· 1200 retailers throughout the UK

· ‘Feelgood Feet’ Shoes designed to mould to your Foot

· Makers of comfortable, quality, good value and great fitting shoes

· Available primarily through specialist footwear retailers who provide shoe fitting services

· Received one of the of the highest ever SATRA Comfort Index ratings and were highly commended by the Good Housekeeping Institute

· The company prides itself on offering a range of shoes in half sizes and with adjustable fittings to provide optimum fit

FEET FACTS
Sources BMRB (May 04) and Society of Chiropodists & Podiatrists (April 04)
· Between 75% and 80% of the adult population suffer from some form of foot problem
· 75% of the adult populations foot complaints can be traced to ill fitting shoes
· Females are four times more likely to suffer problems with the feet
· 36% of 16 to 24 year olds purchase ill fitting shoes. Until the age of 65 this percentage decreases but at 65+ years
· 27% purchase ill fitting shoes. There are approximately 2.5 million people aged over 65 in the UK.
· One in five people think that their feet are the most unattractive part of the body yet only 11% of us are embarrassed about showing them!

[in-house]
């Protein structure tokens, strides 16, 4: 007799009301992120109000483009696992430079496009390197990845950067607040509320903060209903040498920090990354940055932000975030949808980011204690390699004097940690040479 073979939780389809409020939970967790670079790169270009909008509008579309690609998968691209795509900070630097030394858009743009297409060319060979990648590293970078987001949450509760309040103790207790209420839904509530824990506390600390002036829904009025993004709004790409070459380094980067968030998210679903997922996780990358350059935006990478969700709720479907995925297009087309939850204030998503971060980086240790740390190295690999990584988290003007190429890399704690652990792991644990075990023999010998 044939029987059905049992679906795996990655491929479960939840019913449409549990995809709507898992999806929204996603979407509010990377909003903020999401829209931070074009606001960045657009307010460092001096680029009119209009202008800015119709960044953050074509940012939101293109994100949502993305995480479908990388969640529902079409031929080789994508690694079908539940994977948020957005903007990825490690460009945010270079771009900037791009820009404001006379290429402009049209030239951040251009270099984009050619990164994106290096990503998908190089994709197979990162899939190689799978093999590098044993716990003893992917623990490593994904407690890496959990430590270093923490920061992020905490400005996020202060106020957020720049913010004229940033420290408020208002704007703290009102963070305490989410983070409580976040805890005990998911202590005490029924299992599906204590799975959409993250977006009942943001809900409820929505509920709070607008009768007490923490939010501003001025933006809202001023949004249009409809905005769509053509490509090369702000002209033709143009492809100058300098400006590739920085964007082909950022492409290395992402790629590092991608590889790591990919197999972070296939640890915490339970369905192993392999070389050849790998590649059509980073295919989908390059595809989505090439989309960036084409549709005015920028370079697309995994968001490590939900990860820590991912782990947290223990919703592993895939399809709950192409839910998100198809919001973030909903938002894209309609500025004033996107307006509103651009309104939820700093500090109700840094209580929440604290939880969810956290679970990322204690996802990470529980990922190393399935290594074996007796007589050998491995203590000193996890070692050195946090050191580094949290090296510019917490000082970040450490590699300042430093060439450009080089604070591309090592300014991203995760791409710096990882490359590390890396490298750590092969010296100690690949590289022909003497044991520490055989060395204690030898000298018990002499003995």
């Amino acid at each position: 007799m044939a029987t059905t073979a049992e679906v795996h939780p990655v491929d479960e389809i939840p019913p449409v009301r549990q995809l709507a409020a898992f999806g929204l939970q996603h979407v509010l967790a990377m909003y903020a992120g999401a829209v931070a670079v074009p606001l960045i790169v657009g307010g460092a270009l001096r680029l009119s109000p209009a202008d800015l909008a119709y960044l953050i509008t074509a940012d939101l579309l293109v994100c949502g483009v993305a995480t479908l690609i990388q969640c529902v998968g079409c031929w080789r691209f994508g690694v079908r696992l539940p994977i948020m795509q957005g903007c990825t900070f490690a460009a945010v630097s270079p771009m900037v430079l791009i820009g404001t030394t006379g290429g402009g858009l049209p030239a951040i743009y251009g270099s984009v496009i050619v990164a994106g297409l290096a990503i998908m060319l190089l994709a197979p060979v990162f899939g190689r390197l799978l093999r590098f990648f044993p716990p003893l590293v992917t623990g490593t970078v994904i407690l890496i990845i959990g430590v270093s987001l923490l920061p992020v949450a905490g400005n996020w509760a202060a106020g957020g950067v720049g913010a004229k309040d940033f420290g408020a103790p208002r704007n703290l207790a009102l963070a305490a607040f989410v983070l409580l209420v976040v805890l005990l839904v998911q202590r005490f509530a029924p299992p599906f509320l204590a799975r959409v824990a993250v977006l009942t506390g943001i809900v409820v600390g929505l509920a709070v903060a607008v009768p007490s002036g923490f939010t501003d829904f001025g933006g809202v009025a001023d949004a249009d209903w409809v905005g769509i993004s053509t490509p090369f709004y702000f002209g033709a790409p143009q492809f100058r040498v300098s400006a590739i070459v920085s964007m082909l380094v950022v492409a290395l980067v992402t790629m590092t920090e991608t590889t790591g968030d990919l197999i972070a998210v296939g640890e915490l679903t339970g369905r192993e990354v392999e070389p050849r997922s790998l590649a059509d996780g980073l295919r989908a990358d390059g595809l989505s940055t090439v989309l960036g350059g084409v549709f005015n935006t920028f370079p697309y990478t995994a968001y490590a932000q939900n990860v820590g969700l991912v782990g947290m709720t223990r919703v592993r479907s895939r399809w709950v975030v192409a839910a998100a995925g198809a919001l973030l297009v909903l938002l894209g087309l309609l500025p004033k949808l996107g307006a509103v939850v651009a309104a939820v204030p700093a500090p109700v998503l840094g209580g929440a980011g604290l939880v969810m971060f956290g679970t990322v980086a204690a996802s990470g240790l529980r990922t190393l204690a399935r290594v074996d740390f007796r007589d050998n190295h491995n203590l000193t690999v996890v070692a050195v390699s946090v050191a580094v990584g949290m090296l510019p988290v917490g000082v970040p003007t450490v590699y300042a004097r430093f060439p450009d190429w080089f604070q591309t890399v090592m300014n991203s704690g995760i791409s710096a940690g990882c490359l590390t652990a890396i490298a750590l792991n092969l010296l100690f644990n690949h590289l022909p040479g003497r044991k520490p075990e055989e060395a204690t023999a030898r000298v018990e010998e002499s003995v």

· 93% of men are not at all concerned about baring their feet – is this a reflection of their egos?
· 30% of all adults judge people by the shoes they wear whilst women make up the vast majority of this percentage`(33%)
· 1.2 million people visit an NHS podiatrist a year
· The average adult takes an average 4,000 to 6,000 steps a day. The Japanese say 10,000 steps is the route to health
· The foot is the first part of the body to stop growing
· Our feet carry us the equivalent of five times round the earth in an average lifetime

· There are more sweat glands per square inch on our feet than anywhere else on the body and the average pair gives off about half a pint of perspiration a day
· Feet can mirror general health – conditions such as arthritis, diabetes, neurological and circulatory disorders may show initial symptoms in the feet
· The expression ‘cold feet’ originated amongst soldiers in the 19th Century, unable to rush into battle due to frozen feet
What is Reflexology?
Reflexology is a form of 'alternative' or 'complementary' medicine and involves a method of treatment using massage to reflex areas found in the feet and the hands. Most commonly, the feet are used as the areas to be treated.